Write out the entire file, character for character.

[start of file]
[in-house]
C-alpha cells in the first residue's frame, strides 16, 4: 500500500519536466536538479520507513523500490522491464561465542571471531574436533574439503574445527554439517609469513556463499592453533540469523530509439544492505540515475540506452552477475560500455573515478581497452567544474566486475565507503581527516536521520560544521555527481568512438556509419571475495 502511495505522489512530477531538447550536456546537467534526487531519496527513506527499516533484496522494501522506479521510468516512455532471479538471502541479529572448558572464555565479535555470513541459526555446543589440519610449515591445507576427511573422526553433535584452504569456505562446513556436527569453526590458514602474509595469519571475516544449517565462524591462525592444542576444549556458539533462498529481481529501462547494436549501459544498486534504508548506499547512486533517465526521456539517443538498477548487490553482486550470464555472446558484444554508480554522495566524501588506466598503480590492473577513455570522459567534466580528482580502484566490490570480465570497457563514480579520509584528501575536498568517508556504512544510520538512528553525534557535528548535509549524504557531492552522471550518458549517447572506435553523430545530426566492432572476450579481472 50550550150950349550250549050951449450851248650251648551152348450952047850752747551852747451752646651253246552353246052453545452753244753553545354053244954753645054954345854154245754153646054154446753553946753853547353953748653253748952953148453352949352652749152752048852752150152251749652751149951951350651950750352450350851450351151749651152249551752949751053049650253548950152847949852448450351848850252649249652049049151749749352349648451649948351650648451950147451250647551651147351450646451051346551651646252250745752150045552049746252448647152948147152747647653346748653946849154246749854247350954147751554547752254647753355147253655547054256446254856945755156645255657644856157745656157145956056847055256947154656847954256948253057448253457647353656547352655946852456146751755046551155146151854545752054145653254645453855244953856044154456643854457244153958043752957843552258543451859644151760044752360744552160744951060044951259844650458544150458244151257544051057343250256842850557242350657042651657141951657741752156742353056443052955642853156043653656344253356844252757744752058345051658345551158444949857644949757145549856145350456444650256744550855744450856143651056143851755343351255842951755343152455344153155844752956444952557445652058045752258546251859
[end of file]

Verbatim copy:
[in-house]
C-alpha cells in the first residue's frame, strides 16, 4: 500500500519536466536538479520507513523500490522491464561465542571471531574436533574439503574445527554439517609469513556463499592453533540469523530509439544492505540515475540506452552477475560500455573515478581497452567544474566486475565507503581527516536521520560544521555527481568512438556509419571475495 502511495505522489512530477531538447550536456546537467534526487531519496527513506527499516533484496522494501522506479521510468516512455532471479538471502541479529572448558572464555565479535555470513541459526555446543589440519610449515591445507576427511573422526553433535584452504569456505562446513556436527569453526590458514602474509595469519571475516544449517565462524591462525592444542576444549556458539533462498529481481529501462547494436549501459544498486534504508548506499547512486533517465526521456539517443538498477548487490553482486550470464555472446558484444554508480554522495566524501588506466598503480590492473577513455570522459567534466580528482580502484566490490570480465570497457563514480579520509584528501575536498568517508556504512544510520538512528553525534557535528548535509549524504557531492552522471550518458549517447572506435553523430545530426566492432572476450579481472 50550550150950349550250549050951449450851248650251648551152348450952047850752747551852747451752646651253246552353246052453545452753244753553545354053244954753645054954345854154245754153646054154446753553946753853547353953748653253748952953148453352949352652749152752048852752150152251749652751149951951350651950750352450350851450351151749651152249551752949751053049650253548950152847949852448450351848850252649249652049049151749749352349648451649948351650648451950147451250647551651147351450646451051346551651646252250745752150045552049746252448647152948147152747647653346748653946849154246749854247350954147751554547752254647753355147253655547054256446254856945755156645255657644856157745656157145956056847055256947154656847954256948253057448253457647353656547352655946852456146751755046551155146151854545752054145653254645453855244953856044154456643854457244153958043752957843552258543451859644151760044752360744552160744951060044951259844650458544150458244151257544051057343250256842850557242350657042651657141951657741752156742353056443052955642853156043653656344253356844252757744752058345051658345551158444949857644949757145549856145350456444650256744550855744450856143651056143851755343351255842951755343152455344153155844752956444952557445652058045752258546251859